51 Dog-Friendly Ideas for Summer Fun & Travel

A tip for every state in the union (and then some)
By The Bark, June 2017
51 Dog-Friendly Ideas for Summer Fun & Travel

Bark editors offer up a tip for every state in the union, plus D.C.

Alabama: On-leash dogs are welcome everywhere at Little River Canyon National Preserve, including in the visitor center, where we’re told treats are often available at the information counter.

Alaska: The glaciers and ice fields of Wrangell-St. Elias National Park are perfect for thick-coated, snowloving creatures such as bears, harbor seals and Malamutes. Answer the call of the wild in an area as big as six Yellowstones. (Note that while unleashed dogs are allowed on trails, bears and moose are also on the loose here.)

Arizona: Sedona is the center of the state’s legendary Red Rock Country. The area offers much to marvel at: red-rock spires, sandstone cliffs and postcardperfect views. Several companies offer dog-friendly jeep tours.

Arkansas: Try canoeing down sections of the Ouachita River. One of the most popular trips is the journey from Oden to the Rocky Shoals; the 10-mile stretch features deep pools and shady banks.

California: Carmel, with its leash-free, pristine white sand beach and 37-acre Mission Trail Nature Preserve, is a canine paradise. Cafes, inns, shops all cater to happy dogs.

Colorado: Aspen has everything from fine dining with your dog to miles of trails, including Smuggler Mountain Road. If you’re dogless but yearning for some canine attention, spend a day with an eager companion courtesy of Aspen Animal Shelter’s “Rent-a-Pet Program.”

Connecticut: The folk tale of the Black Dog of West Peak haunts the Hanging Hills. Hikers explore the deep gorges and clear waters of Merimere Reservoir, watching out for the legendary dog that foretells danger or joy.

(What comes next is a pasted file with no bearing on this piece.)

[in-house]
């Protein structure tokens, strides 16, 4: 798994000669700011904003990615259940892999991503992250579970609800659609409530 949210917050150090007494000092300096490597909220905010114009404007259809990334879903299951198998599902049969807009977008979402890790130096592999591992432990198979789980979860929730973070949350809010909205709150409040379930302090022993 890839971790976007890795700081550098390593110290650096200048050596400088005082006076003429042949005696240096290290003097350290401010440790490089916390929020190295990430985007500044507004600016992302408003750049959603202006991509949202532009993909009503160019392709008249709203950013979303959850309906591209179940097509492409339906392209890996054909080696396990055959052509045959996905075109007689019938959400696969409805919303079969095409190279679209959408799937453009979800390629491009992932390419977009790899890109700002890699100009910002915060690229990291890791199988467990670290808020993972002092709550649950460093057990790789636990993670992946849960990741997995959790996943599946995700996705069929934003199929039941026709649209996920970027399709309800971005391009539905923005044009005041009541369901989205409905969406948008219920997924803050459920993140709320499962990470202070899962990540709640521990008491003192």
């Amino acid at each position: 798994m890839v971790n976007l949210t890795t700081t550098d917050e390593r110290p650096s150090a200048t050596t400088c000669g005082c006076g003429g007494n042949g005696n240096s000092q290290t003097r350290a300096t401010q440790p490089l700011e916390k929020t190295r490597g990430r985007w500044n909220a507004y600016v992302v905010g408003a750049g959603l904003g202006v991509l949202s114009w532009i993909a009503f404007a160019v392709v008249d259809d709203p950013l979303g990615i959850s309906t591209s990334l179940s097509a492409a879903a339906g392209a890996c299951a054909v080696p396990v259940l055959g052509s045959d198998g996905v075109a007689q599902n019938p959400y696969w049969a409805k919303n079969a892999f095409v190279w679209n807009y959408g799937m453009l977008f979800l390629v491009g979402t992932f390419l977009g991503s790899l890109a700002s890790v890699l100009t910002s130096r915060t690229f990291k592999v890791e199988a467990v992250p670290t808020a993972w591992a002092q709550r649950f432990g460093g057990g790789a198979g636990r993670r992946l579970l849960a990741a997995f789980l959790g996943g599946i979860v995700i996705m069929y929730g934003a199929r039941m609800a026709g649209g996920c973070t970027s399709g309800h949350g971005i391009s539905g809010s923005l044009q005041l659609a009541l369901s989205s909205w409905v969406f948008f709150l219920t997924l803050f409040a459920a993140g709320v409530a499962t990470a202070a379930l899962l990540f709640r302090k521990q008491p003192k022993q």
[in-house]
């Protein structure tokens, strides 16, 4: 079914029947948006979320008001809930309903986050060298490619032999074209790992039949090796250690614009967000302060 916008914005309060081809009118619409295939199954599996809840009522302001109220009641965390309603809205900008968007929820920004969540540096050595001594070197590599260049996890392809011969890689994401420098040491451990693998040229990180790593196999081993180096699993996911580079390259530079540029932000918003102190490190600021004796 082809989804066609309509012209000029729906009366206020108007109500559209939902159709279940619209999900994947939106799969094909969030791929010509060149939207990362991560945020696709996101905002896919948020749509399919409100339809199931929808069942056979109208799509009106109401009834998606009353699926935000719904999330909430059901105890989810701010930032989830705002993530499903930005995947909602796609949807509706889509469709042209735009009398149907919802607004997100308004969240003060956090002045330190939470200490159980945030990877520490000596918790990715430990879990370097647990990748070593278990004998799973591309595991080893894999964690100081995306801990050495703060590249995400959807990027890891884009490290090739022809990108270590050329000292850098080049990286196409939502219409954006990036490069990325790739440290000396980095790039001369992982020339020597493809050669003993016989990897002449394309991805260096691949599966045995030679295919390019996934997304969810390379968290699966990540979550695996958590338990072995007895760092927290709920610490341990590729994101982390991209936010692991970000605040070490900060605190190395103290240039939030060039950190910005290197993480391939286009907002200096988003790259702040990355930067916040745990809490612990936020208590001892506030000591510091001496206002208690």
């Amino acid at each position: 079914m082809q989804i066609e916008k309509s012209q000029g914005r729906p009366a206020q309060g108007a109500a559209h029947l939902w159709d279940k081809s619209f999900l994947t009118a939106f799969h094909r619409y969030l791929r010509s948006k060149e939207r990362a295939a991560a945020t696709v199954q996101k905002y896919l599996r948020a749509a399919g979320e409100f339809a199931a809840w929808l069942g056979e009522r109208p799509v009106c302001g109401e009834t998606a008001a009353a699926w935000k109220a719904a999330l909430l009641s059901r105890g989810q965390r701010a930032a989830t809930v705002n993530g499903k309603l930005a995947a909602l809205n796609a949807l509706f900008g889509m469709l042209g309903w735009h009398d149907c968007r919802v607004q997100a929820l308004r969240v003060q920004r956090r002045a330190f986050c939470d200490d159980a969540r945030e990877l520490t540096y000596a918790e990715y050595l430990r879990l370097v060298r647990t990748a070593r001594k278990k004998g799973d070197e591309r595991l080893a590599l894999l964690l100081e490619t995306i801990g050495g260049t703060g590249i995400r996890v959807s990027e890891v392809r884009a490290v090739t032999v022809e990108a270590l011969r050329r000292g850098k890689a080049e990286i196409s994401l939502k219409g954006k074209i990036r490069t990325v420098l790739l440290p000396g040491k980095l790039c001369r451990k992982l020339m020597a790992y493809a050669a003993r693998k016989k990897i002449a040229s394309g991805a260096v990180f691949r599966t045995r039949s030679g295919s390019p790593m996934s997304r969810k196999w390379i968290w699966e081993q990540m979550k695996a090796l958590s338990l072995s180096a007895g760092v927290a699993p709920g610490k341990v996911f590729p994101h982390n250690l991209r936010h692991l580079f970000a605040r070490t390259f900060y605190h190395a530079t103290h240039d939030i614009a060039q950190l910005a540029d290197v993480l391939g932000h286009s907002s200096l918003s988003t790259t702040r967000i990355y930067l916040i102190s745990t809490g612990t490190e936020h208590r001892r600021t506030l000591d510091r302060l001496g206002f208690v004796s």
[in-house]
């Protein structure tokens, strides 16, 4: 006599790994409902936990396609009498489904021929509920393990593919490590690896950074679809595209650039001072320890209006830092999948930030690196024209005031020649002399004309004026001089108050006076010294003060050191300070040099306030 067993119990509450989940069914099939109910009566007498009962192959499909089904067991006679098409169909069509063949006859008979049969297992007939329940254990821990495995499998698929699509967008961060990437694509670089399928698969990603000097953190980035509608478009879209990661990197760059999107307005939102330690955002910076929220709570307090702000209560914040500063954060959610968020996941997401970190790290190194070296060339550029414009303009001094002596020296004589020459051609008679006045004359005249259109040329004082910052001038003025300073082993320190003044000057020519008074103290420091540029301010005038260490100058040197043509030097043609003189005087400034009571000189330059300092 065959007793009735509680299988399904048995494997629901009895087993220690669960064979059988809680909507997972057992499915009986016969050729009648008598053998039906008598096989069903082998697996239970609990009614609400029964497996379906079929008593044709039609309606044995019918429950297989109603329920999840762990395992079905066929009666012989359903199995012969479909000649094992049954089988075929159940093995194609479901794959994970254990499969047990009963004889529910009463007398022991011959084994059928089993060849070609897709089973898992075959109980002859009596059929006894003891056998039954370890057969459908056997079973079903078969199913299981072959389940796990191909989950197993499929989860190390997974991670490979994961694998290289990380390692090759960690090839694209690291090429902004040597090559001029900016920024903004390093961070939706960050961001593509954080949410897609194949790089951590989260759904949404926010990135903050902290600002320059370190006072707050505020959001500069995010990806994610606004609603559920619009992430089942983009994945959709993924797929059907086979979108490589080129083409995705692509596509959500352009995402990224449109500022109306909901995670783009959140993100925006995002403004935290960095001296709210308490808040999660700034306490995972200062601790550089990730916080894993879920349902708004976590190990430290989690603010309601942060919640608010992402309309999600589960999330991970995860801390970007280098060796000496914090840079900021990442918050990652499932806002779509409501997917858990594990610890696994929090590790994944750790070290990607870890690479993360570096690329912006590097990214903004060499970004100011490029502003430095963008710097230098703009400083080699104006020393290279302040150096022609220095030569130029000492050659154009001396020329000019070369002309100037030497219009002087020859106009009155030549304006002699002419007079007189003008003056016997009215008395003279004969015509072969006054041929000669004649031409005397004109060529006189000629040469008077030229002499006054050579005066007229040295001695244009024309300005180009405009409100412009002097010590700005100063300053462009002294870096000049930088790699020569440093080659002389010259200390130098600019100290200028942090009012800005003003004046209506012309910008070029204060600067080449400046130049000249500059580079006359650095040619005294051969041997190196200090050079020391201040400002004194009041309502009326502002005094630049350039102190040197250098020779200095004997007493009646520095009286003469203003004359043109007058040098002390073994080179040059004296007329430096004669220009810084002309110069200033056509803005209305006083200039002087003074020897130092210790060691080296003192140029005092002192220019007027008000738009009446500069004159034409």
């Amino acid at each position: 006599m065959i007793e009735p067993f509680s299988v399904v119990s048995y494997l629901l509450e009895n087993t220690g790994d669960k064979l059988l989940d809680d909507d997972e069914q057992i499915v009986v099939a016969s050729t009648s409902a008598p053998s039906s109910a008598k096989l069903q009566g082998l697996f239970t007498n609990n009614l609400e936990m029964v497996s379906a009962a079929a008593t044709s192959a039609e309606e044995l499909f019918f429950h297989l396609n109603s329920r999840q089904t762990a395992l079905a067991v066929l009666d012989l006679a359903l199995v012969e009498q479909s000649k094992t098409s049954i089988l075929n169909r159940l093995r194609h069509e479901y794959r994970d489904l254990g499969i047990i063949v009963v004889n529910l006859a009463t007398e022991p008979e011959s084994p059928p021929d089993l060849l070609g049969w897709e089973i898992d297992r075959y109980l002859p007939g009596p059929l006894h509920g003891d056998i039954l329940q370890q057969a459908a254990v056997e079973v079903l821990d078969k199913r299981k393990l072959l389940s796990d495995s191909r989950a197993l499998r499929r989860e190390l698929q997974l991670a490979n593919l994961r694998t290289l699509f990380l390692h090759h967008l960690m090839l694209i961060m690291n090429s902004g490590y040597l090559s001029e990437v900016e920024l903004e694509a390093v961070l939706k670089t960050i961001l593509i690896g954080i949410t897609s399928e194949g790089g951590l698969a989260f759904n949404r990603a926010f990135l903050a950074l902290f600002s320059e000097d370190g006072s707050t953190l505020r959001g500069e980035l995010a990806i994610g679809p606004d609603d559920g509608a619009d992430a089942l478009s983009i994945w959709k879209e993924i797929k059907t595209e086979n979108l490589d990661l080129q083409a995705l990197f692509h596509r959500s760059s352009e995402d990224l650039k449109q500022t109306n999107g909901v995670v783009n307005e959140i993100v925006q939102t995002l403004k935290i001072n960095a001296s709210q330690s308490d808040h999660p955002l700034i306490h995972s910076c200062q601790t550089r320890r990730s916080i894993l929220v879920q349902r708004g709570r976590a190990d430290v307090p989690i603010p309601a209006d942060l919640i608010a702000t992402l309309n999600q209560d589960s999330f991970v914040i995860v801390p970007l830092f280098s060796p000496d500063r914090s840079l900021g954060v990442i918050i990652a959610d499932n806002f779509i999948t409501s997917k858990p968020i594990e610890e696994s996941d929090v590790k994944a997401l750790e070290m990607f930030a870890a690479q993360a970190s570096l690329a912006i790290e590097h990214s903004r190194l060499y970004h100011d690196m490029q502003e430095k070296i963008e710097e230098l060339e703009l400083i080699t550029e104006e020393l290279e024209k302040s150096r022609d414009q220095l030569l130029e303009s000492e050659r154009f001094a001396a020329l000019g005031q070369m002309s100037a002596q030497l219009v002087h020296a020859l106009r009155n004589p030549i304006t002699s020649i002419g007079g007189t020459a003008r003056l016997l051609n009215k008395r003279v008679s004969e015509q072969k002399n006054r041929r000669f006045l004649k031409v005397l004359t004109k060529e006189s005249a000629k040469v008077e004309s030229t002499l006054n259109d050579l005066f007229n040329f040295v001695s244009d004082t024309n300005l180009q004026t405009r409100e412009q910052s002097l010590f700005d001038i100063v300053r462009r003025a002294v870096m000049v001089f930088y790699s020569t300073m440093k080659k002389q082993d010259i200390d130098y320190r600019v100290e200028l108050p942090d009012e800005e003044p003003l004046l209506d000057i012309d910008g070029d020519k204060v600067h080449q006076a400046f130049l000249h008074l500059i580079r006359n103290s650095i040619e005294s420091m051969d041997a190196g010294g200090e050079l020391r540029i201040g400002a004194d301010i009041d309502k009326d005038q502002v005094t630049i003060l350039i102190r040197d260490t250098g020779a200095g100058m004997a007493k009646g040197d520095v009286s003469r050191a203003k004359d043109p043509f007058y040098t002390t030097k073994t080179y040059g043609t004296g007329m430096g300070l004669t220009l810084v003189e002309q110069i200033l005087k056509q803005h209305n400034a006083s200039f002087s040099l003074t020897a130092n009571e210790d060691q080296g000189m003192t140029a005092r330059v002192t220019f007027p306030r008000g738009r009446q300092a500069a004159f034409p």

Delaware: Cape Henlopen State Park, one of the few places in the state where (with some restrictions) dogs are allowed year-round. The American Discovery Trail begins here; hike its first few miles.

Florida: Key West (aka Bone Island) is historically one of Florida’s most dog-friendly tourist destinations. An abundance of inns, guest cottages and restaurants welcome dogs.

Georgia: Take a leisurely stroll along the Eastside Trail, the first leg of Atlanta’s Beltline project. This 2-mile path is part of a huge “railsto- trails” revitalization effort to transform 33 miles of vine-covered railroad into parks, multi-use trails and transit around Atlanta.

Hawaii: While canine visitors are subject to quarantine, shelters on Kauai, Maui and the Big Island invite you to check out approved dogs for day-long field—or beach —trips. Even better, sign up for a shelter pet transfer program and give a homeless dog a shot at a new life on the mainland.

Idaho: Ketchum offers Bald Mountain Trail and alpine walks and lakes throughout Sawtooth National Recreation Area. Famous for skiing, Sun Valley is also a nature (and dog) lover’s delight in summer.

Illinois: Chicago-based Camp Dogwood utilizes facilities at nearby Lake Delton, Wisc., 600 acres of fields, woods and lakefront. The focus here is on bonding rather than competition.

Indiana: Walk the rolling dunes of Indiana Dunes State Park, where 10 trails pass over tall drifting mounds of sand, across miles of lakeshore beach, along marshes and through 1,800 acres of woods.

Iowa: One of the best states for rails-to-trails and a great place to try out dog-friendly bicycle gear. Bike the 63-mile Wabash Trace Nature Trail (Council Bluffs to Blanchard).

Kansas: Wichita State University is home to the Martin H. Bush Outdoor Sculpture Collection, one of the oldest and largest of its kind in the country. Includes works by Andy Goldsworthy, Henry Moore, Louise Nevelson and Joan Miró, among others.